The Biden press conference felt a bit like a Super Bowl, without the ads and without the ratings. There was a ton of build up among those who count these things and then the main event was, well, it was what it was.
There are plenty of takeaways that those who wish to view the proceedings through their partisan or media lenses can find to undoubtedly fill their air time and column inches, while recognizing that both terms are probably dated. But perhaps dated is an apt description, considering the event we just saw. President Biden looked and sounded a lot like presidents looked like and sounded like before the last one. He spoke carefully and respectfully. He seemed prepared and hit the points he wanted to hit. He knew he would take some heat, especially on immigration, and he tried to parry those questions as best he could. He offered empathy and some reflection. He said some things that were head scratchers (Jim Eagle?), and he probably said some things that his aides wish he hadn’t. But in the main I think his supporters would be thrilled with the result - especially when one considers how he has sometimes performed in such venues.
What struck me most about the president was something that has appeared increasingly obvious during the campaign. He seems to me to be a different man in temperament and tone from the politician I covered for so long in Washington. The prior Biden was known as an undisciplined talker, someone eager to fill any void of silence. There was an air of a man trying to prove himself. Now, I sense here a man, and perhaps it comes with age, who is more responsive. Yes, his answers can be verbose, and I wouldn’t want to diagram some of his sentences, but I don’t think he is just talking to hear himself speak. There are so many real crises on his plate that he can’t help but be in a defensive posture against the incoming demands. But his approach seems to be to play defense by playing offense - to answer big problems by prioritizing and proposing big solutions. None of this is of course an original observation, but it strikes me once more today.
In the immediate wake of the press conference, a lot of the chatter is about the performance of the White House press corps. And as a former member of that body, I can assure you that that is not what reporters want the story to be. Many are noting that there was not a single question on COVID, that there was a sustained fusillade on immigration (with President Biden’s supporters arguing that it echoes the Republican playbook), and there were questions about the 2024 election, only two months into Biden’s first term.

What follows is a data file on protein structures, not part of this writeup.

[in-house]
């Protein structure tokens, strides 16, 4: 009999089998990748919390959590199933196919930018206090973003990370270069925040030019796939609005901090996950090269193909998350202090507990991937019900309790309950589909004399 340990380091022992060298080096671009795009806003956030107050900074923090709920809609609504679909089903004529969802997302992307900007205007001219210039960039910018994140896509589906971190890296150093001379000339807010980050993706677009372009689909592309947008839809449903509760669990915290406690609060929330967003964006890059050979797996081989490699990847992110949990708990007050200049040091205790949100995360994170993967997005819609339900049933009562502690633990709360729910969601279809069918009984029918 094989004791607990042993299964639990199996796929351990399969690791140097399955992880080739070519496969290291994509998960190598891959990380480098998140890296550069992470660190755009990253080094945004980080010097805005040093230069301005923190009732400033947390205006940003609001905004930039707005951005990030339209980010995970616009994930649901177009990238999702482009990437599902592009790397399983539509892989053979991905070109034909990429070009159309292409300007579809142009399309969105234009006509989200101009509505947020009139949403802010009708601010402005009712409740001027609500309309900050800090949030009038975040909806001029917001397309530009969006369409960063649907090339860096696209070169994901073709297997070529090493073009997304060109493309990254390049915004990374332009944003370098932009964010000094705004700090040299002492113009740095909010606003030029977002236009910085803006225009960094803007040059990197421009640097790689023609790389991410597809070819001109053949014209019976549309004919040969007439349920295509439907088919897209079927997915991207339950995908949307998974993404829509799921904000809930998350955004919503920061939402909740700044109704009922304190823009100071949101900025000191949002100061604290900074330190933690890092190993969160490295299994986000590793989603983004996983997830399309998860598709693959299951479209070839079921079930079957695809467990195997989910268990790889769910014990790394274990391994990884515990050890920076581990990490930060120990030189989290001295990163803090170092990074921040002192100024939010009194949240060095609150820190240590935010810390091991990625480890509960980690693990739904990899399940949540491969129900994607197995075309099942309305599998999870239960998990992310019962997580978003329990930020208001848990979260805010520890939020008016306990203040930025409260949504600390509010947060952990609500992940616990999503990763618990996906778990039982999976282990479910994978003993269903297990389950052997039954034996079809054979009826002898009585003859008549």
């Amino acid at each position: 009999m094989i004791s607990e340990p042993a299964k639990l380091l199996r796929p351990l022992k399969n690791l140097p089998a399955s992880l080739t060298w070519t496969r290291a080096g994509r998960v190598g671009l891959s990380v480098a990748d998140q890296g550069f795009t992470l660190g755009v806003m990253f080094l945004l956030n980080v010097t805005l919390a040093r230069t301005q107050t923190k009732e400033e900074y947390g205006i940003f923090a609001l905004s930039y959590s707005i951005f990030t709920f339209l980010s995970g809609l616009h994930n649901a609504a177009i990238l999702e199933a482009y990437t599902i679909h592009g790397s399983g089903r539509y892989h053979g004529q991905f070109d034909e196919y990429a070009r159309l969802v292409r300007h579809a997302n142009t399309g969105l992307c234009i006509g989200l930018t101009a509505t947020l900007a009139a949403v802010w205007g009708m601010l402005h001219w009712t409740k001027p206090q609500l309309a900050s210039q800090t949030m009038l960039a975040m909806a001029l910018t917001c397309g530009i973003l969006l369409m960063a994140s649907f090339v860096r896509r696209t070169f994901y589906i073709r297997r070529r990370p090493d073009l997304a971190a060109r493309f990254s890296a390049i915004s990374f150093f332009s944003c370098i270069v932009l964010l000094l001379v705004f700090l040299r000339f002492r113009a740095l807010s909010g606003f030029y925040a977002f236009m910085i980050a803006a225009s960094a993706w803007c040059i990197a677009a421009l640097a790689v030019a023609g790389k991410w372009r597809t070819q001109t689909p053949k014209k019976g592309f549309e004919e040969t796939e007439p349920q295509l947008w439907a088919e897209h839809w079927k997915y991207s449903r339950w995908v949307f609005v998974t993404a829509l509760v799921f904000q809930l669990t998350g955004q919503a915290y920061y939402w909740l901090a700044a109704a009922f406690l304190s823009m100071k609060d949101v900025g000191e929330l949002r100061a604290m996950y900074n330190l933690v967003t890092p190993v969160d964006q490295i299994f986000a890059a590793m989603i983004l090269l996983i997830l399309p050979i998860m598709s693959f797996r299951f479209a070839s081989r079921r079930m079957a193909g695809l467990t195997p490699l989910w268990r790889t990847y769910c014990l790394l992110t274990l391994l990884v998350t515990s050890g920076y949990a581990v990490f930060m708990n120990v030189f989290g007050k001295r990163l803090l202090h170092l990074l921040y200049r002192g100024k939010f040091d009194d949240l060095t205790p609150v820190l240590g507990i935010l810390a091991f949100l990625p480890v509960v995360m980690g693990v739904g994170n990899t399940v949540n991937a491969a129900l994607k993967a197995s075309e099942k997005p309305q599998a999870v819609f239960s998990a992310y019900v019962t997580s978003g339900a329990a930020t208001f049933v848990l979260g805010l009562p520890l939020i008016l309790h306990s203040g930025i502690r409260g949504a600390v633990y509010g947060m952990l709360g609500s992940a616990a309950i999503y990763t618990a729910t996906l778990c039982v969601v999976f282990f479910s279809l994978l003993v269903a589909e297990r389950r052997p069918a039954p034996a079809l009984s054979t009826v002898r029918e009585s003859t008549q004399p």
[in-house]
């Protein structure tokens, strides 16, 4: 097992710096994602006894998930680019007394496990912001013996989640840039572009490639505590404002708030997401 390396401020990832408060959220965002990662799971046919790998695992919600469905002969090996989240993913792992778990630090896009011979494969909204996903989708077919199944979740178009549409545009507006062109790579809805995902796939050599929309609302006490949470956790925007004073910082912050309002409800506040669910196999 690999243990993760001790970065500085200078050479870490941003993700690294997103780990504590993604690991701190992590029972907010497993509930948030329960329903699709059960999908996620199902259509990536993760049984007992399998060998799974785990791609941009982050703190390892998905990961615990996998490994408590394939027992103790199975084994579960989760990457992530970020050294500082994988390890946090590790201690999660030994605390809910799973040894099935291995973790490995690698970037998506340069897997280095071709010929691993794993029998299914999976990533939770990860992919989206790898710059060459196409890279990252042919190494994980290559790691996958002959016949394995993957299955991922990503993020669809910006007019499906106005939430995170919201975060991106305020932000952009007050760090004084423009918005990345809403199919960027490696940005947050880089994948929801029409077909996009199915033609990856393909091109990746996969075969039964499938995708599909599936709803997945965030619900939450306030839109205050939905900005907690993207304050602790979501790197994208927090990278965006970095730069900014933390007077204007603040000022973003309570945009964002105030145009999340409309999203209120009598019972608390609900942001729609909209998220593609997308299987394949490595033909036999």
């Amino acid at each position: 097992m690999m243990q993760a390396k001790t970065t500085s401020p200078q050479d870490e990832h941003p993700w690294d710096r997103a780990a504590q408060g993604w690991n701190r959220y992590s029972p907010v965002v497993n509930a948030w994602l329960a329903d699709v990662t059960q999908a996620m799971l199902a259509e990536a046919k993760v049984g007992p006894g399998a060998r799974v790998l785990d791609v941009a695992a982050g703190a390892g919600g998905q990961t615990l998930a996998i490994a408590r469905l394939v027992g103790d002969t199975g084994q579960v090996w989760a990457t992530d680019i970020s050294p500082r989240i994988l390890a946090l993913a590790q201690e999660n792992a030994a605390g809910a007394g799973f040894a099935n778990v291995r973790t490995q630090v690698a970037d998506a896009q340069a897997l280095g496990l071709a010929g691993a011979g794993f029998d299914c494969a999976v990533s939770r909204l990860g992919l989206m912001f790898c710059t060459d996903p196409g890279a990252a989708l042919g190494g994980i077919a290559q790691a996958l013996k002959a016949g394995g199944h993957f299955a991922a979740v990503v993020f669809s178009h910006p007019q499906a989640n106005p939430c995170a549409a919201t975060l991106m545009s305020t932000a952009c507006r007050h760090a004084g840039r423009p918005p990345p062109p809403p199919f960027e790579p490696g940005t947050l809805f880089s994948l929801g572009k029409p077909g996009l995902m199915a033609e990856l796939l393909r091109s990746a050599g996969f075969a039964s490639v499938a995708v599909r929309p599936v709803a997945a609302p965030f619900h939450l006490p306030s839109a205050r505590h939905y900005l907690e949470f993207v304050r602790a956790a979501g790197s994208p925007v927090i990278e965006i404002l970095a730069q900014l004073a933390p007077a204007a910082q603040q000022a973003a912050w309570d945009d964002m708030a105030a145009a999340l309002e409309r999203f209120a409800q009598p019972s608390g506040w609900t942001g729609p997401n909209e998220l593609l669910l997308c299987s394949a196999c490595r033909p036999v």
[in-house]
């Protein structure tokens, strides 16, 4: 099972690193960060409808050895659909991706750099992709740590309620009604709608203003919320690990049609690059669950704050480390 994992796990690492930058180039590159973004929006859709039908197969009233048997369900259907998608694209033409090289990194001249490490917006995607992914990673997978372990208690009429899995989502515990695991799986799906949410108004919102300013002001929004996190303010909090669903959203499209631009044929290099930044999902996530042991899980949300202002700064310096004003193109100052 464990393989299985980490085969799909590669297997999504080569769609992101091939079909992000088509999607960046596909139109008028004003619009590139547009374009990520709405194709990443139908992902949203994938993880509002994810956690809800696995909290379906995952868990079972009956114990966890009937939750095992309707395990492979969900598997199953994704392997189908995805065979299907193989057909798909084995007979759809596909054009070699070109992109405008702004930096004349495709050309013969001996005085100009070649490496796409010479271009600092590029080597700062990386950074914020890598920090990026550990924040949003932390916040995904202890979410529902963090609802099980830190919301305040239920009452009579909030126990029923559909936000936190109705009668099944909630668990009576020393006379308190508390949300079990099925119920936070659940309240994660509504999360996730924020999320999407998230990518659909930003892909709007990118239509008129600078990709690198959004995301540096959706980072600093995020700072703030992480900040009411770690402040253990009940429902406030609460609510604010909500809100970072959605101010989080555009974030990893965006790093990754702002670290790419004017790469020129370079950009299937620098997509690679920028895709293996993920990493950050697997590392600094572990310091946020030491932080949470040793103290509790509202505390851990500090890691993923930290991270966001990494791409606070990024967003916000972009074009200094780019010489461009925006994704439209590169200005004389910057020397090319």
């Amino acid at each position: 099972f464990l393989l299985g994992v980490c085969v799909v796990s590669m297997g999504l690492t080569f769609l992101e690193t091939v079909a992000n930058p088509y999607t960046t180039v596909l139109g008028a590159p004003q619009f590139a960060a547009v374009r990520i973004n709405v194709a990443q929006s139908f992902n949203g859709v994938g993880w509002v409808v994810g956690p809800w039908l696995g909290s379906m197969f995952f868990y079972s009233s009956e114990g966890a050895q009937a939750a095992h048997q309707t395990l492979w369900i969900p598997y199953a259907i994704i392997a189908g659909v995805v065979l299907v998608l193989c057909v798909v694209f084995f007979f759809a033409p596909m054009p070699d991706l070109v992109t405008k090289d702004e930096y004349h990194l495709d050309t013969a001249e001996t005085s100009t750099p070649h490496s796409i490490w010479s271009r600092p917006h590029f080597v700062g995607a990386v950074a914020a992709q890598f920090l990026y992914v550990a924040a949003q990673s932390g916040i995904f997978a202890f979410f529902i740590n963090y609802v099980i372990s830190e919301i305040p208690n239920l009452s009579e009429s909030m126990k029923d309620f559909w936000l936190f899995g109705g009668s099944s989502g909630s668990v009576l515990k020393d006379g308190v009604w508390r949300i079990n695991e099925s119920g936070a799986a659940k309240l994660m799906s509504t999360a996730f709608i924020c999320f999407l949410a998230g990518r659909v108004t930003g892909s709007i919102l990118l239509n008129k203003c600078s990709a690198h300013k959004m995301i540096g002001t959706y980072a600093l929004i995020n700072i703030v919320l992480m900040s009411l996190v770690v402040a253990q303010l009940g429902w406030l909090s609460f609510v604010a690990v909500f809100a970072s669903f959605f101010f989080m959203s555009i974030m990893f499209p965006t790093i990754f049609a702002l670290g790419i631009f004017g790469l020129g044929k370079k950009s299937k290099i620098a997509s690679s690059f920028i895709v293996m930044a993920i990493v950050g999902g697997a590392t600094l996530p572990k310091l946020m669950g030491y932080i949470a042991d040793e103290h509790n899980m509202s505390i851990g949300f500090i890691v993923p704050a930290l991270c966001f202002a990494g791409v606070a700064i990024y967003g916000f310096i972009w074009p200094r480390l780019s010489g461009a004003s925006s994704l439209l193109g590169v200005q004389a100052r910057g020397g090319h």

I am loath to pass judgement on any one reporter. There are a lot of complicated factors that go into drawing up your question. You want to have the president say something substantive. You hopefully make some news. You want to expand the spectrum of topics under public discussion. But I couldn’t help but think how less interesting and less impactful this press conference was from previous Biden town halls. These questions today were not the questions that nurses in ERs care about, or teachers worrying about going back into the classroom, or single moms juggling childcare and doctor’s bills. These were not the questions that those who are worried about a more active wildfire season, or student debt, or historical injustices around race care about.
It seemed at times you could see the frustration on the president’s face. “Really, this is what you harangued me for weeks about holding a press conference, this is what it was all about,” he seemed to be saying. Don’t get me wrong, the president does deserve a lot of hard questions and scrutiny, including on what is happening on the border. But those questions should be about answering human needs, not winning points on Twitter or cable news. We need oversight, not gotcha, dialogue not sound bites, understanding not sloganeering.
The president should be pressed on the concerns of the people, and that means talking to the people, all across the country. From the South Bronx to the reservations of Arizona, from the old steel towns of the Midwest to the tech communities along the Pacific, from Black farmers to immigrant shopkeepers, from every corner and demographic of this great nation, people are facing challenges, and worries, and insecurities. They have questions that deserve answers and the president should have to speak to them. Today, it seemed he was mainly being asked to speak to the bookers on cable news.